When it comes to video games, there is a whole lot more than Mario and Halo. Although the perpetuation of tricky obstacle courses and first-person shooters makes it seem like the landscape is filled with similar shallow joyrides that “non-gamers” wouldn’t get into, the world of gaming has expanded far beyond that.
In fact, there are plenty of games out now that have no enemies, no guns, and very little gameplay at all. These four indie games are just a sampling of how indie developers are stepping outside the lines to create games about stories, relationships and experiences that go far beyond what the original Donkey Kong intended.
Better than that, they’re all under $20 and available for purchase right now for either PC or Mac.
It’s late on a stormy night in 1995, and Katie Greenbriar has returned from a year abroad in Europe to her parents (new, larger) home in Portland, Oregon. However, no one is home, and there is a note from Katie’s sister, Sam, telling her to not look for her. Alone in an empty house, it’s time to wander.
Don’t expect to see another living soul in Gone Home, which takes its pride in showing just how much our belongings say about ourselves. Players meander about the home in first person, uncovering clues hidden in drawers and stacks of nostalgic knick-knacks — including a Lisa Frank Trapper Keeper and Bratmobile mix tapes. The game only goes as deep as the player is willing to look, and after rummaging around and finding piles of seemingly unrelated information Gone Home comes together to tell the story of a flawed, if well-meaning, family.
Being a cog in the machine is hard. Being a cog in a fascist 1980’s Soviet machine running a hotly contested border outpost is even harder. Checking passports for fictional Soviet region of Arstotzka, the main goal of the game is to simply approve the right visas and reject the wrong ones. Discrepancies and false information are worthy of rejection, and when everything checks out, a green stamp awaits. However, as days go by, the rules get more complicated — border tickets, proper descriptions and body scans for certain nationals are imperative to stop terrorists and prevent docks in pay for sloppy work. And every dollar is needed to keep food and heat for your small family.
While finding sneaky errors hidden in passports and calling people out for their wrong information produces a sense of glee (and perhaps weird, given the concerns about today’s surveillance state), Papers, Please doesn’t allow you to revel in your work. In addition to looking at each face that passes by and listening to some of the stories of the people, players have to make some big decisions: is it worth it to risk taking two warnings to line pockets for a little extra pay? Should you send someone through with a faulty passport so he can stay with his wife and child? Do you let a dangerous terrorist in when he bribes you for medicine for your sick son? There isn’t very much “winning” in this game, but its dystopian intrigue makes it fodder for plenty of political philosophy discussions.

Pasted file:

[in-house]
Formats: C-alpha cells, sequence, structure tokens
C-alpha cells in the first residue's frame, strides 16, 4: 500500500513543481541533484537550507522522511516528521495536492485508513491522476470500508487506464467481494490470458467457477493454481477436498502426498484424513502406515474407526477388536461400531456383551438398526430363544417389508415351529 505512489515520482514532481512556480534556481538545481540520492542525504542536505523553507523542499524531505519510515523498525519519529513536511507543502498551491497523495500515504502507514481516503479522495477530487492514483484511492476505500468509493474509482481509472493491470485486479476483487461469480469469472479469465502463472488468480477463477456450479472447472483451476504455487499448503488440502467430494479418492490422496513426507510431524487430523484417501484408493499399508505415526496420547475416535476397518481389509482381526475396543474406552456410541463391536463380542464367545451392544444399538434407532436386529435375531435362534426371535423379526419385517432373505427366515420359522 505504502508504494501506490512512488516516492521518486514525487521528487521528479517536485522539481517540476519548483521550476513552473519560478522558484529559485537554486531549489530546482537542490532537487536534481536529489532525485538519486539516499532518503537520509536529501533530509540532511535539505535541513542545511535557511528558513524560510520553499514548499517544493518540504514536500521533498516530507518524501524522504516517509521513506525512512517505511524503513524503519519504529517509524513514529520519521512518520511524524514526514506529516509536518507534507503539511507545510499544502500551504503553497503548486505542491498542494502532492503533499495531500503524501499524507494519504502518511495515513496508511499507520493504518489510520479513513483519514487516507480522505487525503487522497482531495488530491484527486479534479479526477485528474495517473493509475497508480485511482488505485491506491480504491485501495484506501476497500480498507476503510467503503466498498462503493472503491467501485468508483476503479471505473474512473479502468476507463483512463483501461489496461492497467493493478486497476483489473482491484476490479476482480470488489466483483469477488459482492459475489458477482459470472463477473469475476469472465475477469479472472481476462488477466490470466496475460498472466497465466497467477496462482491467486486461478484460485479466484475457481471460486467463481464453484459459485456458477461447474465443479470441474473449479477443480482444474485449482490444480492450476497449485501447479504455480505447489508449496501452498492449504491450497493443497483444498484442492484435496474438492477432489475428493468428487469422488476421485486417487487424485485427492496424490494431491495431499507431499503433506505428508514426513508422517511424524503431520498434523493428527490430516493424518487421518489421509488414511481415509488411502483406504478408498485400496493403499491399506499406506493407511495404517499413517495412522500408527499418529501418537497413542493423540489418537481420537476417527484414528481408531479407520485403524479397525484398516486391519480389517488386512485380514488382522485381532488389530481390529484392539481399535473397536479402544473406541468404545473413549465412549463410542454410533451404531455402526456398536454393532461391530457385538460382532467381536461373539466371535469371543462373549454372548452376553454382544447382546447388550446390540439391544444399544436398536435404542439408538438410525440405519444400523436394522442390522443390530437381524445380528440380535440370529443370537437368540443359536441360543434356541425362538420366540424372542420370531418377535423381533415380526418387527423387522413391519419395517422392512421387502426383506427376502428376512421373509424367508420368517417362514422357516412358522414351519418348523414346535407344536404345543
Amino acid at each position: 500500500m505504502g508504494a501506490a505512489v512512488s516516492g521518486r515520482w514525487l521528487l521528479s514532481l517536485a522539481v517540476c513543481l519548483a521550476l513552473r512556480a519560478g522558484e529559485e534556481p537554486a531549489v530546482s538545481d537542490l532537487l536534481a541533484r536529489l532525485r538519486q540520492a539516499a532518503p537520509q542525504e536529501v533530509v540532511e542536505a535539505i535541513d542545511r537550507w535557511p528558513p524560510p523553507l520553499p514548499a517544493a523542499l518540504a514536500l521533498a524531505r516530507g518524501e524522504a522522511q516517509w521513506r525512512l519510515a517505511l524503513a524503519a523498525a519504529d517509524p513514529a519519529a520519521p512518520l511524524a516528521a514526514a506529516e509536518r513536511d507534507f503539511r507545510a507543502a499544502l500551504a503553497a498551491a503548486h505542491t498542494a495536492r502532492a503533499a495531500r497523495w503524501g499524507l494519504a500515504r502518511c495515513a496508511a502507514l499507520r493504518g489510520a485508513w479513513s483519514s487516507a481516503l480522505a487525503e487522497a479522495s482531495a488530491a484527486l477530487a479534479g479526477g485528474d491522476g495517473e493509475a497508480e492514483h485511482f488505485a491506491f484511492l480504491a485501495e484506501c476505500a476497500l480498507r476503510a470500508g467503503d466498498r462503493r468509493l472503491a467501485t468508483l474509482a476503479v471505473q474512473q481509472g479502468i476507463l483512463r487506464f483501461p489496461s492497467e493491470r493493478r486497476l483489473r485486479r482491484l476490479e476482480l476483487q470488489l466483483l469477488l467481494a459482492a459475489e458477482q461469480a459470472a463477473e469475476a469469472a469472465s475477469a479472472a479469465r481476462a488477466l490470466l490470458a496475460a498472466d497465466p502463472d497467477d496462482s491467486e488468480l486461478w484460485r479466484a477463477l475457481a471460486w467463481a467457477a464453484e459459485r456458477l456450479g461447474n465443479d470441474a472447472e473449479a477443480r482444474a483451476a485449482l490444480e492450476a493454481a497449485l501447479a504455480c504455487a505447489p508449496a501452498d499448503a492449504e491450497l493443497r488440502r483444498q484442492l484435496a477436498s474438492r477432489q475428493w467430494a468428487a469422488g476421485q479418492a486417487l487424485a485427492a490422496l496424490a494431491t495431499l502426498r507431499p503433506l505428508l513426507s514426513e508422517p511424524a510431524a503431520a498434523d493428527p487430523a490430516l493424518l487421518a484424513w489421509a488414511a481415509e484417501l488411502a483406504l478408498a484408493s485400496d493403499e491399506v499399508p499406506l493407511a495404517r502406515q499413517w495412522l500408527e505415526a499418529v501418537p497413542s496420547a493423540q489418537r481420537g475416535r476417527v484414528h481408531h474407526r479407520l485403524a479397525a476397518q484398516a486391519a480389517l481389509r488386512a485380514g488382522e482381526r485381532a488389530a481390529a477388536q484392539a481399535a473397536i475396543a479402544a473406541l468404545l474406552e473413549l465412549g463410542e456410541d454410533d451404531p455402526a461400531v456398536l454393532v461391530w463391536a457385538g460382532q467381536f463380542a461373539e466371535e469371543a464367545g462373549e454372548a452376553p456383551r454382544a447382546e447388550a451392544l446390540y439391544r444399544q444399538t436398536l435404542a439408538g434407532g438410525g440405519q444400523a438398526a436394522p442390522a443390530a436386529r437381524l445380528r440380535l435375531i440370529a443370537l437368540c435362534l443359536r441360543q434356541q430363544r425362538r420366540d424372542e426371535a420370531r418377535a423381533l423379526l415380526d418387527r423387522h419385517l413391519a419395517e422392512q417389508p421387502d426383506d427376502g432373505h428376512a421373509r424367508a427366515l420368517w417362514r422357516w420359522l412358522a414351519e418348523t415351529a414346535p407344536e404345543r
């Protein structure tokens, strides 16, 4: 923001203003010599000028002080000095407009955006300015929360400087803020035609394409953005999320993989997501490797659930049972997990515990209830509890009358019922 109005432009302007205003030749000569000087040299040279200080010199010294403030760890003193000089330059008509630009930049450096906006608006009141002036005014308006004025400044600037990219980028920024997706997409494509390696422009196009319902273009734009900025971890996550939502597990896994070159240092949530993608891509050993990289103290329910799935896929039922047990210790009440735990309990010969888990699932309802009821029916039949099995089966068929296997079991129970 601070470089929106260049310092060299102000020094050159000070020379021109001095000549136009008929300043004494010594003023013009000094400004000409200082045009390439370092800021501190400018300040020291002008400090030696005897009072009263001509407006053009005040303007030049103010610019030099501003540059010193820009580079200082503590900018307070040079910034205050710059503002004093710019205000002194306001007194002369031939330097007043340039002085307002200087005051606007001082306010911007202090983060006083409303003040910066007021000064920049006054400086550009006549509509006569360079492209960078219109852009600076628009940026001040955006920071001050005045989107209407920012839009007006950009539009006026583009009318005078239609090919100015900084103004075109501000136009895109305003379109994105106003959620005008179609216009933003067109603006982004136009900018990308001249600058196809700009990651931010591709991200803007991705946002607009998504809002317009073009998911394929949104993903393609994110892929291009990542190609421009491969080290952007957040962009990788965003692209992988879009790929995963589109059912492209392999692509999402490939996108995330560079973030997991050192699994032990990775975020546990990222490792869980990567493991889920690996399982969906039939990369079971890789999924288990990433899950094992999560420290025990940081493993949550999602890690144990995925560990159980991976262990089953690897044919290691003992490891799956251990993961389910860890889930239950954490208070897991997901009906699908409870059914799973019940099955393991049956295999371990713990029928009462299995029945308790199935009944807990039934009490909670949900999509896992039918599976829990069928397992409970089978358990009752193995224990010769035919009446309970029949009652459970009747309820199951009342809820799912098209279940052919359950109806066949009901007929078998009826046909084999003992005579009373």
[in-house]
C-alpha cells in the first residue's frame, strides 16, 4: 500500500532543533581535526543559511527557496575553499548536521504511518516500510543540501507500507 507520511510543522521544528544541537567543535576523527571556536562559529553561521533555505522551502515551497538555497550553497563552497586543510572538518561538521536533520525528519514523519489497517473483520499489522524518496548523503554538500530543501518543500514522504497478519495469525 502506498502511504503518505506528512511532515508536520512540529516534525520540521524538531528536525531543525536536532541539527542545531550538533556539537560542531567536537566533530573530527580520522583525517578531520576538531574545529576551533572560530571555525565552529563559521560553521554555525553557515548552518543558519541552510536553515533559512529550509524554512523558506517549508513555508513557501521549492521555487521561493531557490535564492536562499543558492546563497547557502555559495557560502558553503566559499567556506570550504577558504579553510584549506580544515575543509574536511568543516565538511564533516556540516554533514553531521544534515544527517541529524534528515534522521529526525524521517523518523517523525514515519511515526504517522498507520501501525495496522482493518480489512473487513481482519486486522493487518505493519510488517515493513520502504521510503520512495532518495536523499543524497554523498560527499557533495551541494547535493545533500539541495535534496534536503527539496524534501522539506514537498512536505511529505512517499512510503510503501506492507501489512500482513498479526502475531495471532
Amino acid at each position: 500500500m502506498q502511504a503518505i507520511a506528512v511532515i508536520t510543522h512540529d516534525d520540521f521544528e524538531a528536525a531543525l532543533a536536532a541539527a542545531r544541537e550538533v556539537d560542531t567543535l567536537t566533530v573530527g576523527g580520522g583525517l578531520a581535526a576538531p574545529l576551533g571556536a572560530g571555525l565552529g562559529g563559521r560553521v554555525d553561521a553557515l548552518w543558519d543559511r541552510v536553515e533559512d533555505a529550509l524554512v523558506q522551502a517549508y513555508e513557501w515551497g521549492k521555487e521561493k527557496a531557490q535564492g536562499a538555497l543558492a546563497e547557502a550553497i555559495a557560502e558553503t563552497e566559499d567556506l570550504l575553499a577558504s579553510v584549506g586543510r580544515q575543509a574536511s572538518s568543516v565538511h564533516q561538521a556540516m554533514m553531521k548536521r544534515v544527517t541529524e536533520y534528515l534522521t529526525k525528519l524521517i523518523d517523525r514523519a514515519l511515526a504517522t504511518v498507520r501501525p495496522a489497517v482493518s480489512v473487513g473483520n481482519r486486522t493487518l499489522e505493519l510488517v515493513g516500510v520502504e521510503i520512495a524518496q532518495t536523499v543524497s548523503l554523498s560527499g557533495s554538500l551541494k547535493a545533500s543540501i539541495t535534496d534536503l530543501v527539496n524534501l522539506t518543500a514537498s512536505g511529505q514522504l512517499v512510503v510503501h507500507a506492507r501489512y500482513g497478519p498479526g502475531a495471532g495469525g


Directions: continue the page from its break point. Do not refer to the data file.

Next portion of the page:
One of the weird things about life is each person’s unique approach to death. Grieving the death of loved ones, particularly those who have gone too soon, is personal and at times difficult to describe. As a lost man on a deserted island with nothing but time, Dear Esther invites the player to take a peek inside one grieving process — and it changes every time the game is played.
While much of the game is close to Gone Home in its experimental nature, there’s very little to interact with. Rather, the player is invited to simply explore the unsullied island, which has been rendered in lush and graphical detail. Throughout the game, the narrator reads letters to Esther, whose fate is ambiguously wrapped in a fatal accident. As the player uncovers more sights on the island, more of the story is told, almost as an introspective meditation on death. While there’s very little to do in Dear Esther, there’s plenty to see and hear, which work together to create a moving and important story.
In six weeks, the Yawhg is coming, and no one knows it. But four townspeople are tasked with going about their lives, making decisions that may ultimately decide whether the village survives the Yawhg’s onslaught.
Played like a cross between Choose Your Own Adventure and Dungeons and Dragons, the Yawhg invites players (up to four, although one can control them all) to venture around town and do different activities — from hunting to drinking in the tavern to filing paperwork. As weeks go by, the characters gain individual skills and endure random events both good and bad. At the end of the sixth week, the Yawhg comes, and the skills accrued from the previous weeks are finally put to the test. With random chances that have lasting effects throughout the story and many different endings, the Yawhg is about the power of life and decisions, and how they can help or hurt us in the long run.